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City of Dayton, Appellant, v. Erickson, Appellee.
[Cite as Dayton v. Erickson (1996), __ Ohio St.3d __.]
Criminal law -- Where police officer stops vehicle based on probable
cause that traffic violation has occurred, the stop is not
unreasonable under the Fourth Amendment to the United States
Constitution even if the officer had some ulterior motive for
making the stop.
Where a police officer stops a vehicle based on probable cause that a traffic
violation has occurred or was occurring, the stop is not unreasonable
under the Fourth Amendment to the United States Constitution even if
the officer had some ulterior motive for making the stop, such as a
suspicion that the violator was engaging in more nefarious criminal
activity. (United States v. Ferguson [C.A.6, 1993], 8 F.3d 385, applied
(No. 95-859 -- Submitted April 16, 1996 -- Decided July 3, 1996.)
APPEAL from the Court of Appeals for Montgomery County, No. 14712.
On May 13, 1994, Dayton Police Officer David Klosterman was on
routine patrol in a marked police cruiser when a noisy black Oldsmobile drove
past him on Pierce Avenue. Klosterman ran a check on the license plate
number of the vehicle using a computer terminal in his police cruiser. The
computer check revealed that the registered owner of the vehicle did not have a
valid driver's license. Klosterman decided to stop the Oldsmobile but, by the
time he caught up with it, the vehicle was parked and unoccupied. Therefore,
Klosterman continued on his routine patrol.
Between fifteen and thirty minutes later, the same black Oldsmobile
drove past Klosterman on another city street. Klosterman pulled in behind the
Oldsmobile and followed it for a short distance (one or two blocks) until the
driver of the vehicle failed to signal a turn. Klosterman stopped the
Oldsmobile in connection with this minor traffic offense. Cindy Erickson,
appellee, was the driver of the vehicle. During the stop, Klosterman learned
that appellee's driving privileges had been suspended. Accordingly,
Klosterman cited appellee for failure to signal a turn, driving without a valid
operator's license, and driving under suspension.
Thereafter, appellee filed, in the Dayton Municipal Court, a motion to
suppress the evidence obtained during the traffic stop. Appellee claimed that
Klosterman had stopped her for the turn signal violation as a pretext to
investigate whether she had been driving without a valid operator's license. In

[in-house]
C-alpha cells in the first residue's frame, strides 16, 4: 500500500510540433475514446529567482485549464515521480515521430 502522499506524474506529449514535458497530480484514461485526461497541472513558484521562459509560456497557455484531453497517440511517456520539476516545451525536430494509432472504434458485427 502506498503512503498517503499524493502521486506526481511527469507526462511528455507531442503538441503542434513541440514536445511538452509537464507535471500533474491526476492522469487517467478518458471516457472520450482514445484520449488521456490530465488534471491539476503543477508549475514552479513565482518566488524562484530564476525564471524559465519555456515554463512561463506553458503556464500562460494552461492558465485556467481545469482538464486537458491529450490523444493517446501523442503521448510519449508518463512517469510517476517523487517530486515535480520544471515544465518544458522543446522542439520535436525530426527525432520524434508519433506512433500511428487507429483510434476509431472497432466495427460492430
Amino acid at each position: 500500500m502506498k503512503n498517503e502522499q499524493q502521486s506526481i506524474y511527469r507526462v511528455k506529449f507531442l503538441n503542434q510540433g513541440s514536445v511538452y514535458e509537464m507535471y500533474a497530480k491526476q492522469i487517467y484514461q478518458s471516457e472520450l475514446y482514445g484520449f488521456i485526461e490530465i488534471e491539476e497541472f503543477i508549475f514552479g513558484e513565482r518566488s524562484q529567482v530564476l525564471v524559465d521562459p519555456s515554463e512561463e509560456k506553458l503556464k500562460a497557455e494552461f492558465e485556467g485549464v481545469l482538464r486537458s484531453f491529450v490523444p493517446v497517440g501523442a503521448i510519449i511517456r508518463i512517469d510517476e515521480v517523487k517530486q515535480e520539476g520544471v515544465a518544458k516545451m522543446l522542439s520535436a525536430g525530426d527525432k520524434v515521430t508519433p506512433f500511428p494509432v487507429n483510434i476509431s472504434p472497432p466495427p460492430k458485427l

this regard, appellee urged that the traffic stop had violated the Fourth
Amendment prohibition against unreasonable searches and seizures, and that
any evidence obtained as a result of the stop was subject to exclusion. At a
hearing on the motion, Klosterman testified that the primary reason he had
stopped appellee was because of the turn signal violation. Klosterman
estimated that he normally stops between one and three drivers per week for
failure to signal a turn. Additionally, Klosterman maintained that he would
have stopped appellee for the turn signal violation irrespective of his earlier
encounter with appellee's vehicle on Pierce Avenue. Following the hearing,
the Dayton Municipal Court granted appellee's motion to suppress, holding
"The proper inquiry in this case is `not whether the officer COULD
validly have made the stop, but whether under the same circumstances a
reasonable officer WOULD have made the stop in the absence of the invalid
purpose'. United States v. Smith, 799 F.2d 704 (11th Cir. 1986). Whether a
Fourth Amendment violation occurs depends upon an objective assessment of
the officer's actions and not upon his actual state of mind.
"Based upon the testimony of the officer, the traffic stop could have been
validly made. However, because an officer theoretically could have validly
stopped the car for a right turn signal violation is not determinative. Similarly
immaterial is the actual subjective intent of the officer. His actions and
description of the circumstances surrounding the stop are however relevant to
"By looking at the facts and using an objective standard, it is
unbelievable that a reasonable officer would stop a vehicle for a right turn
violation absent any invalid purpose.
"The Court finds that the officer merely stopped the vehicle for a right
turn signal violation as a subterfuge to question the driver concerning a greater
offense of the law. The traffic stop was pre-textual and thus, unreasonable and
any evidence obtained from it must be excluded."
The city of Dayton, appellant, appealed from the trial court's decision
granting the motion to suppress.1 On appeal, the court of appeals, by a two-to-
one vote, affirmed the judgment of the trial court, holding that:
"To find that a stop was a pretext, the trial court must make two findings.
First, it must find that the police officer did not have a reasonable, articulable
suspicion to stop the defendant for the more serious offense. Second, the trial